Sunday, December 28, 2014

A Most Terrible Thing To Be Seen

                                                       
Edit: Two things to add. First, a fun fact that I overlooked until after this article had been published: The years of 1879 and 2014 have an identical calendar. The 18th of December occurred on a Sunday in both years. Second, several commenters have corrected one of the captions below. The locomotive involved in this incident was, eventually, documented going over the new Tay Bridge.

The night of December 28, 1879, might have been notable in meteorological history even if no other bad events had solidified their hold on that date. The storm that blew into the Firth of Forth area on that day was one for the record books, terrifying and destructive even by the normal standards the  residents of Wormit and Dundee used to measure the regions’ frequent storms and gales.

This date, though, would come to hold more tragic significance. Despite winds strong enough to uproot trees and topple stone chimneys from rooftops, passenger rail service operated by the North British Railway had not been halted or delayed as a result of the storm. At approximately seven fifteen o’clock, a lone train left Wormit for Dundee and began a slow trek across the Tay Rail Bridge.



The iron bridge was almost two miles long,  and had opened about a year and a half earlier to significant fanfare and publicity. Though it may have appeared as thin as a thread in the madness of the storm, the Tay Bridge was, at least for a few moments more, a symbol of technological triumph. Residents and local businesses had understood the usefulness of a rail link between Wormit and Dundee for more than a decade before construction actually began in 1871.
The original bridge 

Even those dreamers who understood how a the rail route could be improved, though, had considered it highly unlikely that the bridge would actually be constructed.  For years, economic battles between the Caledonian Railway, which had a virtual monopoly north of the Firth of Forth, and the North British Railway to the south had prevented officials from either railroad from signing off on new construction. Rail passengers and freight were forced to take a longer and more difficult route around the Tay.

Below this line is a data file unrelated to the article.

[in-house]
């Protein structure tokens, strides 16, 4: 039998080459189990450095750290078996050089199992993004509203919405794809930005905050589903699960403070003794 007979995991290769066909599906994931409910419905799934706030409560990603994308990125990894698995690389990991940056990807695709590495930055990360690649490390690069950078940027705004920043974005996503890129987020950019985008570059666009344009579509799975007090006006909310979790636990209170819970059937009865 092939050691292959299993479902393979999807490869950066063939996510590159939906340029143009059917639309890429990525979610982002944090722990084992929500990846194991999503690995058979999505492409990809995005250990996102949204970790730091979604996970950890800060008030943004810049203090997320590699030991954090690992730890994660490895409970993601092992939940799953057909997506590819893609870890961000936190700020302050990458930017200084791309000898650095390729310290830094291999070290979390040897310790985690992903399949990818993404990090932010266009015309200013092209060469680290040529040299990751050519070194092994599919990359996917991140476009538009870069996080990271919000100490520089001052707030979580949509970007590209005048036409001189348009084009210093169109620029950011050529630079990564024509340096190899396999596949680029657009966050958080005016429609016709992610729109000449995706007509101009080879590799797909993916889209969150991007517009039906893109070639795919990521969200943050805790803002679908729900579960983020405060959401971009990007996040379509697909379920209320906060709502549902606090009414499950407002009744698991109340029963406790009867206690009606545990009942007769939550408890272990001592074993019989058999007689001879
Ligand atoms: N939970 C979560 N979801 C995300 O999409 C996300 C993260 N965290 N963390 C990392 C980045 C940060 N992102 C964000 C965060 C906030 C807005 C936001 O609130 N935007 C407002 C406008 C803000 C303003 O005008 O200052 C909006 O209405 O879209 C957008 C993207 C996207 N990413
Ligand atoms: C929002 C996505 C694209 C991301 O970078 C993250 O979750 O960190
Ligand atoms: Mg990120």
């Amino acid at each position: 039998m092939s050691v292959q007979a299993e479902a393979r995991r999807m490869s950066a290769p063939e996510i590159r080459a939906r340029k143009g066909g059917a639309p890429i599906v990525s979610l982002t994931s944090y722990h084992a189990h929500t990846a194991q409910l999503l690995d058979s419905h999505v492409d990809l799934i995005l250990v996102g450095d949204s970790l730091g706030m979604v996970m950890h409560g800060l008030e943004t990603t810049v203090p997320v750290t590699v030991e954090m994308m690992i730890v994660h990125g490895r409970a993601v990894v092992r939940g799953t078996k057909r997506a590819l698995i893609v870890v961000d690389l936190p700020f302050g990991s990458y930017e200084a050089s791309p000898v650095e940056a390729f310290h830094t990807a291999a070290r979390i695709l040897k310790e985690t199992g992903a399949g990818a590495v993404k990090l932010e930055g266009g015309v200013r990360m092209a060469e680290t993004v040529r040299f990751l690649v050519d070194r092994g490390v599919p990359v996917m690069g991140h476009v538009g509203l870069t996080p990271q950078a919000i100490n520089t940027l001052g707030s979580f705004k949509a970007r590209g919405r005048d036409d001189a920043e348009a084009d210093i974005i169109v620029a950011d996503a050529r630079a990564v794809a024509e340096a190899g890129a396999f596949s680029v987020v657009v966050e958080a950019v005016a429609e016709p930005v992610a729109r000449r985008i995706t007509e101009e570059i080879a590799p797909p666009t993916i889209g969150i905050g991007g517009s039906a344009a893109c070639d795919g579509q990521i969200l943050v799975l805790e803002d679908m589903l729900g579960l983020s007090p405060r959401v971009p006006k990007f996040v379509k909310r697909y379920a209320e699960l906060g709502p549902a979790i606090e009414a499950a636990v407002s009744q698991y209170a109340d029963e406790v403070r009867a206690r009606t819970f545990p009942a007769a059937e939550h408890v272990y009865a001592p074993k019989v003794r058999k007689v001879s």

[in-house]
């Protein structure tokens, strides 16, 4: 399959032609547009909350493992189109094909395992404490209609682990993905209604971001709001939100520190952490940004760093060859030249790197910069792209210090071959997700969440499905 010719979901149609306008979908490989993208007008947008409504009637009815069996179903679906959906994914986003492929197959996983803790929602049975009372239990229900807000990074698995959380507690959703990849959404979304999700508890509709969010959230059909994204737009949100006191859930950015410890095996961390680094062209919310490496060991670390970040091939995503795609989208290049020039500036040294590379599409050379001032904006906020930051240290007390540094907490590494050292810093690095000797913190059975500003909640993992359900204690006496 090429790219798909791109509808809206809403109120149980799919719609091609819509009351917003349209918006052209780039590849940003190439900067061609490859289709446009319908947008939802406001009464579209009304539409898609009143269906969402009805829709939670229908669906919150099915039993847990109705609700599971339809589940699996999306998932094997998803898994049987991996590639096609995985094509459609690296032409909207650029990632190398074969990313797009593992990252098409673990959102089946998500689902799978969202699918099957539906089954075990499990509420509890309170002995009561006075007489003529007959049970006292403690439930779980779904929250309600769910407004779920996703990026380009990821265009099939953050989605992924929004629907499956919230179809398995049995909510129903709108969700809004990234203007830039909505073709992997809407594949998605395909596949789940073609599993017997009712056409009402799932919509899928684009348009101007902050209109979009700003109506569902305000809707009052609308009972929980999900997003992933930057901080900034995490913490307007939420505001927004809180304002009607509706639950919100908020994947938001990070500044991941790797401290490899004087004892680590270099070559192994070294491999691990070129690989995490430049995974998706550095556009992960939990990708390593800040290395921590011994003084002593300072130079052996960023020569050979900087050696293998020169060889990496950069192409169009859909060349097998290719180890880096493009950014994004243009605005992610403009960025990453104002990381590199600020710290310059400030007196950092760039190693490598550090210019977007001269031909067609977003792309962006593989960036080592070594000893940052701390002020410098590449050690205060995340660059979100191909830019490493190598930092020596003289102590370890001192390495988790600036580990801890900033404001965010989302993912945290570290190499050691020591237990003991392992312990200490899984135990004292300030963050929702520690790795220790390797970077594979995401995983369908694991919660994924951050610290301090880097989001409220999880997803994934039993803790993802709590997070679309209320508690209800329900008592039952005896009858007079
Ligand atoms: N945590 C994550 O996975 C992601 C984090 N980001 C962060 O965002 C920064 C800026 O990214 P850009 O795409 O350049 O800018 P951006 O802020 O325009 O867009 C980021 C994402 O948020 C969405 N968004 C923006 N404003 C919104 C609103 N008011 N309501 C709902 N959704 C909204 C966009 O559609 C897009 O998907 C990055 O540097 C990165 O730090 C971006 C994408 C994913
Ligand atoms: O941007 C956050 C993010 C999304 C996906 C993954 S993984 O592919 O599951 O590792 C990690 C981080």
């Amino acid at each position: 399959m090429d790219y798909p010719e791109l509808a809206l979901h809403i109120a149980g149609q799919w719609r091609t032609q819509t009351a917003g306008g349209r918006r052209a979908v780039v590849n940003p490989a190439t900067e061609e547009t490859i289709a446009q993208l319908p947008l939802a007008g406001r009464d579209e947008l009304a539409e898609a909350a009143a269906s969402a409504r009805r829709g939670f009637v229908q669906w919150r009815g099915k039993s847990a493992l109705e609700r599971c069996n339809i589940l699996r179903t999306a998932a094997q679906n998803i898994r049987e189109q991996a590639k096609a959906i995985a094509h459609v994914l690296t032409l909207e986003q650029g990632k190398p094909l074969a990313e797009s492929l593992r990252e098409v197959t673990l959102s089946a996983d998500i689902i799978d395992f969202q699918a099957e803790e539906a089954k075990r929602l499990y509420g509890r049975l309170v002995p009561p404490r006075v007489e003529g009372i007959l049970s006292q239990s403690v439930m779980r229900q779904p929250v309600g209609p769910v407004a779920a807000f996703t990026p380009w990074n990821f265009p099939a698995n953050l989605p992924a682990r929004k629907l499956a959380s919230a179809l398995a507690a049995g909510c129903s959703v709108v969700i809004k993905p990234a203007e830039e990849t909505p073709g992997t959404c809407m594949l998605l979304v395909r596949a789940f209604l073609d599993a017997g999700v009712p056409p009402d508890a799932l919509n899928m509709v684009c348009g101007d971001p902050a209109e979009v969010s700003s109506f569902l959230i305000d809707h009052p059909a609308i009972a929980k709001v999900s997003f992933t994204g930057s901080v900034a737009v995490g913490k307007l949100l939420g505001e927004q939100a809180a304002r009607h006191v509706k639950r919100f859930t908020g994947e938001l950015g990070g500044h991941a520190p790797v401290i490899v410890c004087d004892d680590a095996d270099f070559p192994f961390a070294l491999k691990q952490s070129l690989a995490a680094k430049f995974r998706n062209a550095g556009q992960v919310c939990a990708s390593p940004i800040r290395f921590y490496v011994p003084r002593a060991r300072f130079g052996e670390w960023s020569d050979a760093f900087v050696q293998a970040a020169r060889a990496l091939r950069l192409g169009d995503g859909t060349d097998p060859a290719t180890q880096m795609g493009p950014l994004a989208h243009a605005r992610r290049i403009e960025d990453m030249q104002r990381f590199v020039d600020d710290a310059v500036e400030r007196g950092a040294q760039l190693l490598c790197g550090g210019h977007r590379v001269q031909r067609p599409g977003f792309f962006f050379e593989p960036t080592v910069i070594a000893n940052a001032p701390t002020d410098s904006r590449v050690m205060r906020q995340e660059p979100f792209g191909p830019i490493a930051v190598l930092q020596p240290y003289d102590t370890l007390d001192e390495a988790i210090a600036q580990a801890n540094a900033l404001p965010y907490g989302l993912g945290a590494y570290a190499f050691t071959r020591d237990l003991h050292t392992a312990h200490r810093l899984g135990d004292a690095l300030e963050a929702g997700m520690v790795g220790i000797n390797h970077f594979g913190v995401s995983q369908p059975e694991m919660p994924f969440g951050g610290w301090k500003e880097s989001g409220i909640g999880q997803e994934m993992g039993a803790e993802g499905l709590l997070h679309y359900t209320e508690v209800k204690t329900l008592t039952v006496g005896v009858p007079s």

When the two companies finally come to an accord, and the not insignificant problem of finding money to actually fund the Tay Bridge was overcome, the North British Railway selected engineer Thomas Bouch as the designer. He was not inexperienced at drafting and constructing bridges, and had eyed a bridge across the Tay as a crowning jewel in his career. However, spanning the waters turned out to be a much more difficult task than he had foreseen. The high winds and poor weather conditions hampered construction efforts, and Bouch was forced to revamp his blueprints several times after the bottom of the Tay was found to be deeper and muddier than his initial surveys revealed. The cost and effort that went into construction was such that one commentator went as far as to refer to the Tay Bridge as the “rainbow bridge.”

All doubts aside, the Tay Bridge opened for revenue traffic in June of 1878. Passengers and freight shippers now had a direct link across the Tay, and quickly put the bridge to good use. It soon saw on average seven trains per day, and its busiest passenger trains carried around three hundred passengers at a time.

To onlookers in 1878 and 1879, the future of the Tay Bridge seemed pregnant with possibility. There were exceptionally few members of the general public who knew that the inspector who had examined the bridge just prior to its opening had expressed concern that the effect of high winds had not been adequately considered when the bridge was designed, nor that workmen sent out earlier in 1879 had reported that some of the crossties had become loose and that a few of the supporting columns had sprung minor cracks.

Certainly, none of the passengers on the train that approached the bridge on December 28 were aware of these premonitions.

The gap where the "high girders" had been.

The geography of the surrounding land was such that in the daytime and on clear nights, residents in both Wormit and Dundee had a clear view of the Tay Bridge’s graceful curve across the waters. Though it was pitch dark by the time the train headed onto the bridge, peals of lightning occasionally allowed a crystal-clear view of the bridge, and roiling water lapping up towards the high girders. Some of the local residents of the two nearby cities watched the trains crossing the bridge as a hobby, but tonight, the eyes that tracked the train’s lanterns as they slowly crawled across the high girders were motivated by well-placed concern.

At approximately seven twenty in the evening of December 28, several witnesses reported a bright flash coming from the bridge itself. It was far too reddish and too low over the water to be mistaken for a flash of lightning. The train’s lanterns disappeared after the light faded, and did not reappear.  For a few minutes, the witnesses held their breath,  then when the next genuine flash of lightning arrived, saw a gaping hole where the high girders--and the train--had been a few seconds before.